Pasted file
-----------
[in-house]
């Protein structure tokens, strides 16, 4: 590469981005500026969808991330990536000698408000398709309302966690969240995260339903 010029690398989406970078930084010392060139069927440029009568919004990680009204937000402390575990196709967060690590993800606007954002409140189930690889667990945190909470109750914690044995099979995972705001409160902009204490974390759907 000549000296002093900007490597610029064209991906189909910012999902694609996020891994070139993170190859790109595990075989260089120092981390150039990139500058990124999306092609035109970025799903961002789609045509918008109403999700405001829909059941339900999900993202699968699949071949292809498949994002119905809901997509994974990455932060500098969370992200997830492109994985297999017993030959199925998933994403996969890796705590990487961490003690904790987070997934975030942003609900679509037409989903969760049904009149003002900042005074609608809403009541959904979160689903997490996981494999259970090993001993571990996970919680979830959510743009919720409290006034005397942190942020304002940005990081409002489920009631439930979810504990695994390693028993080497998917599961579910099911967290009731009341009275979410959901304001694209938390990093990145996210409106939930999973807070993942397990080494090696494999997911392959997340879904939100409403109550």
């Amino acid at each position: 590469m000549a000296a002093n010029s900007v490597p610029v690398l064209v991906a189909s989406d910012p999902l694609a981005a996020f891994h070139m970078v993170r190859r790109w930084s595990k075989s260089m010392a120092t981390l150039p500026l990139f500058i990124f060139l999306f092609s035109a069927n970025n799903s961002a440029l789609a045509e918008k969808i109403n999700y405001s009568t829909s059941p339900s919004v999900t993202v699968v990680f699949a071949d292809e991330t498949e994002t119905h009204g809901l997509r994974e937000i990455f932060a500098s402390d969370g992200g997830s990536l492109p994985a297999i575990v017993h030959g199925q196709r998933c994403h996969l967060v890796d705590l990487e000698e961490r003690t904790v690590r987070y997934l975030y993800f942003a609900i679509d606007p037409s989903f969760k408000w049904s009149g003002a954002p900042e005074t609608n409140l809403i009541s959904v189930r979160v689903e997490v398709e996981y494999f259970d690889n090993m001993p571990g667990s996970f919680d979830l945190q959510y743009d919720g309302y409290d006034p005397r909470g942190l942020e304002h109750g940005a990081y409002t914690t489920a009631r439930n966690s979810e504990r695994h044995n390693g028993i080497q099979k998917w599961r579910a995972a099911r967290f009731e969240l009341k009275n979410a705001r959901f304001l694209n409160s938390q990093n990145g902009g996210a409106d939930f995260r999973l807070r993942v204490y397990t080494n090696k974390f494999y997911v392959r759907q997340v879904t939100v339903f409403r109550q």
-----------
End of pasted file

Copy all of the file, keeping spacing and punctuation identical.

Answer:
[in-house]
């Protein structure tokens, strides 16, 4: 590469981005500026969808991330990536000698408000398709309302966690969240995260339903 010029690398989406970078930084010392060139069927440029009568919004990680009204937000402390575990196709967060690590993800606007954002409140189930690889667990945190909470109750914690044995099979995972705001409160902009204490974390759907 000549000296002093900007490597610029064209991906189909910012999902694609996020891994070139993170190859790109595990075989260089120092981390150039990139500058990124999306092609035109970025799903961002789609045509918008109403999700405001829909059941339900999900993202699968699949071949292809498949994002119905809901997509994974990455932060500098969370992200997830492109994985297999017993030959199925998933994403996969890796705590990487961490003690904790987070997934975030942003609900679509037409989903969760049904009149003002900042005074609608809403009541959904979160689903997490996981494999259970090993001993571990996970919680979830959510743009919720409290006034005397942190942020304002940005990081409002489920009631439930979810504990695994390693028993080497998917599961579910099911967290009731009341009275979410959901304001694209938390990093990145996210409106939930999973807070993942397990080494090696494999997911392959997340879904939100409403109550």
């Amino acid at each position: 590469m000549a000296a002093n010029s900007v490597p610029v690398l064209v991906a189909s989406d910012p999902l694609a981005a996020f891994h070139m970078v993170r190859r790109w930084s595990k075989s260089m010392a120092t981390l150039p500026l990139f500058i990124f060139l999306f092609s035109a069927n970025n799903s961002a440029l789609a045509e918008k969808i109403n999700y405001s009568t829909s059941p339900s919004v999900t993202v699968v990680f699949a071949d292809e991330t498949e994002t119905h009204g809901l997509r994974e937000i990455f932060a500098s402390d969370g992200g997830s990536l492109p994985a297999i575990v017993h030959g199925q196709r998933c994403h996969l967060v890796d705590l990487e000698e961490r003690t904790v690590r987070y997934l975030y993800f942003a609900i679509d606007p037409s989903f969760k408000w049904s009149g003002a954002p900042e005074t609608n409140l809403i009541s959904v189930r979160v689903e997490v398709e996981y494999f259970d690889n090993m001993p571990g667990s996970f919680d979830l945190q959510y743009d919720g309302y409290d006034p005397r909470g942190l942020e304002h109750g940005a990081y409002t914690t489920a009631r439930n966690s979810e504990r695994h044995n390693g028993i080497q099979k998917w599961r579910a995972a099911r967290f009731e969240l009341k009275n979410a705001r959901f304001l694209n409160s938390q990093n990145g902009g996210a409106d939930f995260r999973l807070r993942v204490y397990t080494n090696k974390f494999y997911v392959r759907q997340v879904t939100v339903f409403r109550q």